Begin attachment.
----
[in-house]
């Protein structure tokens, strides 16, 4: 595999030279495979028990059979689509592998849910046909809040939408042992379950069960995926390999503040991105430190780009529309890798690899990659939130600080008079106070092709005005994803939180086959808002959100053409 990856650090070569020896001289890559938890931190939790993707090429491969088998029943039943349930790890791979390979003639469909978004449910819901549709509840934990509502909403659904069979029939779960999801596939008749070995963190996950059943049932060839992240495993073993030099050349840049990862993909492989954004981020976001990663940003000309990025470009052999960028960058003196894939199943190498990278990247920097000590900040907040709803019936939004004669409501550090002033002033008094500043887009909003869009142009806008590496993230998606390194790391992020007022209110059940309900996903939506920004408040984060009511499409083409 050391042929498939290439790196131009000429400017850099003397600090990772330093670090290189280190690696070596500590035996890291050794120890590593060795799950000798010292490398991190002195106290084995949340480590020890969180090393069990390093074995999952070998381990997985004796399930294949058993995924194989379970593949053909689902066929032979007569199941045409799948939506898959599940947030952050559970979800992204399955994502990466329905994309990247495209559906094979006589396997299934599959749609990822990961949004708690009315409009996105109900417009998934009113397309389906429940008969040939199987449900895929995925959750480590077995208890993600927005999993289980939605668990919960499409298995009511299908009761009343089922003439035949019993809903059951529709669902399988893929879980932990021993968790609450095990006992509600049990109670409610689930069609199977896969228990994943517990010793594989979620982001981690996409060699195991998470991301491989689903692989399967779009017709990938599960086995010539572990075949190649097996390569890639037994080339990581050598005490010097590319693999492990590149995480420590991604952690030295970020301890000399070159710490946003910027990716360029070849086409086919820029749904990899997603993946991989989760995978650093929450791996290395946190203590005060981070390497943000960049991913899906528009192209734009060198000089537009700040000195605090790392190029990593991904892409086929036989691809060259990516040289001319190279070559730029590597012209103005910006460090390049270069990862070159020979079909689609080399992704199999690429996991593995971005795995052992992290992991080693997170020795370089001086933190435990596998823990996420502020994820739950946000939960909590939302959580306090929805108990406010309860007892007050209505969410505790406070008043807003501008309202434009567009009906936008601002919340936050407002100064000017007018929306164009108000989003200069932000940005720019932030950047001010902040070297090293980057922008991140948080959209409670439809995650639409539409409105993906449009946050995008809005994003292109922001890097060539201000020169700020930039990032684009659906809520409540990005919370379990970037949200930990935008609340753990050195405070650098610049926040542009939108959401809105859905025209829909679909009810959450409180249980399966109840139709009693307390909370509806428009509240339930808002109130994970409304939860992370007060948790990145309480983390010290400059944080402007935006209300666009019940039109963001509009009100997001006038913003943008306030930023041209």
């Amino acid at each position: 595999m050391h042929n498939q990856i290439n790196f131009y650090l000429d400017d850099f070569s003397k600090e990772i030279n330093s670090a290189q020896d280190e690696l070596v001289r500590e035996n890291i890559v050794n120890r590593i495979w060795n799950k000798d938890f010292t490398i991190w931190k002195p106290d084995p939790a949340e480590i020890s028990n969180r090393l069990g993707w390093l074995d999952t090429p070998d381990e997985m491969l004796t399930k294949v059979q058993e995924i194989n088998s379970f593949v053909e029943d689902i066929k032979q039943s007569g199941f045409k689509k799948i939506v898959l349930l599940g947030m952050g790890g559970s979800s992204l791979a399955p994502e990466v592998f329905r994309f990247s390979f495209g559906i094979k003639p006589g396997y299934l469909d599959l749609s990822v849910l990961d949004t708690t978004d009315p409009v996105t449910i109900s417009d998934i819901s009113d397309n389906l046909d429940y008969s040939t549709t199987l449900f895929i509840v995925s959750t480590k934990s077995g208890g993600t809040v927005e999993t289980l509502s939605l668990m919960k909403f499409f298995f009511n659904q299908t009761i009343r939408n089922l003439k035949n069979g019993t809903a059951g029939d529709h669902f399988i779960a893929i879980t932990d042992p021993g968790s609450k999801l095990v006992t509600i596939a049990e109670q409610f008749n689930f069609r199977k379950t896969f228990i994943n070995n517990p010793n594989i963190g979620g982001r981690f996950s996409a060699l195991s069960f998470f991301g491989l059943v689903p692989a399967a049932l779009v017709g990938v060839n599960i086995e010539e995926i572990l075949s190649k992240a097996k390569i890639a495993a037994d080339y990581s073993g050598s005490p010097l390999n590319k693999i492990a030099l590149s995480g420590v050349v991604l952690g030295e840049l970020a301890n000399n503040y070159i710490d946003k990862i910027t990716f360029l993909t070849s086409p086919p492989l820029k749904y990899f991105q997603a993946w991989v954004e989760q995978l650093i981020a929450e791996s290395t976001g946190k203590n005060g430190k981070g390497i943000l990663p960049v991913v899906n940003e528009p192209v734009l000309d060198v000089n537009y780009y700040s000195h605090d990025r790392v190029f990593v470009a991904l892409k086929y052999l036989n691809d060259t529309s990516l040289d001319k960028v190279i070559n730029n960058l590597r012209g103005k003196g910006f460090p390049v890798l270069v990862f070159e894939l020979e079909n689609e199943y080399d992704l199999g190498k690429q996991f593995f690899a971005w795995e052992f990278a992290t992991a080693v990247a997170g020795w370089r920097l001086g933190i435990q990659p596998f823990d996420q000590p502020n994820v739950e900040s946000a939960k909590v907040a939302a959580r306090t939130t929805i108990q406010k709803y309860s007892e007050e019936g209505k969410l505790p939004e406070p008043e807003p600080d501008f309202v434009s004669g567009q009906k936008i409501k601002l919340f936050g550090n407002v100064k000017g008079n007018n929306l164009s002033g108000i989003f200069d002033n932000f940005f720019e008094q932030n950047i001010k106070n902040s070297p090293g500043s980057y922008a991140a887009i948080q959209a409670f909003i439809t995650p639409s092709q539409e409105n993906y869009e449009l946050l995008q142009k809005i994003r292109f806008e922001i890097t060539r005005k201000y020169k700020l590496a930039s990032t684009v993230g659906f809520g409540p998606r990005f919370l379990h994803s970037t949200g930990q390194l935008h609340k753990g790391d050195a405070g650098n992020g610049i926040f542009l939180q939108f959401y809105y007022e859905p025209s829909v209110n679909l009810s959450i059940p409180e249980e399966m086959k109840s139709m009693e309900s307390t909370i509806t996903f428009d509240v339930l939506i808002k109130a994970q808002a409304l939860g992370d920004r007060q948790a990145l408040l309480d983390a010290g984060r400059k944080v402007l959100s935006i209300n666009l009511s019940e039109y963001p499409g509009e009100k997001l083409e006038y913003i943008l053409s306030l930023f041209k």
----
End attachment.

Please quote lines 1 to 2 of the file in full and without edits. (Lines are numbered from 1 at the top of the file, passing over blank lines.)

[in-house]
């Protein structure tokens, strides 16, 4: 595999030279495979028990059979689509592998849910046909809040939408042992379950069960995926390999503040991105430190780009529309890798690899990659939130600080008079106070092709005005994803939180086959808002959100053409 990856650090070569020896001289890559938890931190939790993707090429491969088998029943039943349930790890791979390979003639469909978004449910819901549709509840934990509502909403659904069979029939779960999801596939008749070995963190996950059943049932060839992240495993073993030099050349840049990862993909492989954004981020976001990663940003000309990025470009052999960028960058003196894939199943190498990278990247920097000590900040907040709803019936939004004669409501550090002033002033008094500043887009909003869009142009806008590496993230998606390194790391992020007022209110059940309900996903939506920004408040984060009511499409083409 050391042929498939290439790196131009000429400017850099003397600090990772330093670090290189280190690696070596500590035996890291050794120890590593060795799950000798010292490398991190002195106290084995949340480590020890969180090393069990390093074995999952070998381990997985004796399930294949058993995924194989379970593949053909689902066929032979007569199941045409799948939506898959599940947030952050559970979800992204399955994502990466329905994309990247495209559906094979006589396997299934599959749609990822990961949004708690009315409009996105109900417009998934009113397309389906429940008969040939199987449900895929995925959750480590077995208890993600927005999993289980939605668990919960499409298995009511299908009761009343089922003439035949019993809903059951529709669902399988893929879980932990021993968790609450095990006992509600049990109670409610689930069609199977896969228990994943517990010793594989979620982001981690996409060699195991998470991301491989689903692989399967779009017709990938599960086995010539572990075949190649097996390569890639037994080339990581050598005490010097590319693999492990590149995480420590991604952690030295970020301890000399070159710490946003910027990716360029070849086409086919820029749904990899997603993946991989989760995978650093929450791996290395946190203590005060981070390497943000960049991913899906528009192209734009060198000089537009700040000195605090790392190029990593991904892409086929036989691809060259990516040289001319190279070559730029590597012209103005910006460090390049270069990862070159020979079909689609080399992704199999690429996991593995971005795995052992992290992991080693997170020795370089001086933190435990596998823990996420502020994820739950946000939960909590939302959580306090929805108990406010309860007892007050209505969410505790406070008043807003501008309202434009567009009906936008601002919340936050407002100064000017007018929306164009108000989003200069932000940005720019932030950047001010902040070297090293980057922008991140948080959209409670439809995650639409539409409105993906449009946050995008809005994003292109922001890097060539201000020169700020930039990032684009659906809520409540990005919370379990970037949200930990935008609340753990050195405070650098610049926040542009939108959401809105859905025209829909679909009810959450409180249980399966109840139709009693307390909370509806428009509240339930808002109130994970409304939860992370007060948790990145309480983390010290400059944080402007935006209300666009019940039109963001509009009100997001006038913003943008306030930023041209």